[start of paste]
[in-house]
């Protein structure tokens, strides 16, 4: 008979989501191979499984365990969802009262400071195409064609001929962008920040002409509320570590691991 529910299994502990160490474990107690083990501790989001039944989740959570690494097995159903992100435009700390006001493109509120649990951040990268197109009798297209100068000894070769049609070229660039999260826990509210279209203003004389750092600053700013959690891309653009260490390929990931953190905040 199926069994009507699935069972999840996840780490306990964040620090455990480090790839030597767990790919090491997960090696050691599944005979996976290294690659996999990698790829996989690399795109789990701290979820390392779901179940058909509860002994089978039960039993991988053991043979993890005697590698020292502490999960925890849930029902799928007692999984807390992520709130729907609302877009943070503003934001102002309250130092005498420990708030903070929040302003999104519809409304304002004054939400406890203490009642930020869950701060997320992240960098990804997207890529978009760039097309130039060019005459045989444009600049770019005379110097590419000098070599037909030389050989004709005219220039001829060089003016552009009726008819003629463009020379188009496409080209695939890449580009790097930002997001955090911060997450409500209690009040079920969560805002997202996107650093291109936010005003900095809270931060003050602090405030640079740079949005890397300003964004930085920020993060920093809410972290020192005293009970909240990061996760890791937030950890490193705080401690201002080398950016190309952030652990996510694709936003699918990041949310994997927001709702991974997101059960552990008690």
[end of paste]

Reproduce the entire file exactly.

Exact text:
[in-house]
């Protein structure tokens, strides 16, 4: 008979989501191979499984365990969802009262400071195409064609001929962008920040002409509320570590691991 529910299994502990160490474990107690083990501790989001039944989740959570690494097995159903992100435009700390006001493109509120649990951040990268197109009798297209100068000894070769049609070229660039999260826990509210279209203003004389750092600053700013959690891309653009260490390929990931953190905040 199926069994009507699935069972999840996840780490306990964040620090455990480090790839030597767990790919090491997960090696050691599944005979996976290294690659996999990698790829996989690399795109789990701290979820390392779901179940058909509860002994089978039960039993991988053991043979993890005697590698020292502490999960925890849930029902799928007692999984807390992520709130729907609302877009943070503003934001102002309250130092005498420990708030903070929040302003999104519809409304304002004054939400406890203490009642930020869950701060997320992240960098990804997207890529978009760039097309130039060019005459045989444009600049770019005379110097590419000098070599037909030389050989004709005219220039001829060089003016552009009726008819003629463009020379188009496409080209695939890449580009790097930002997001955090911060997450409500209690009040079920969560805002997202996107650093291109936010005003900095809270931060003050602090405030640079740079949005890397300003964004930085920020993060920093809410972290020192005293009970909240990061996760890791937030950890490193705080401690201002080398950016190309952030652990996510694709936003699918990041949310994997927001709702991974997101059960552990008690």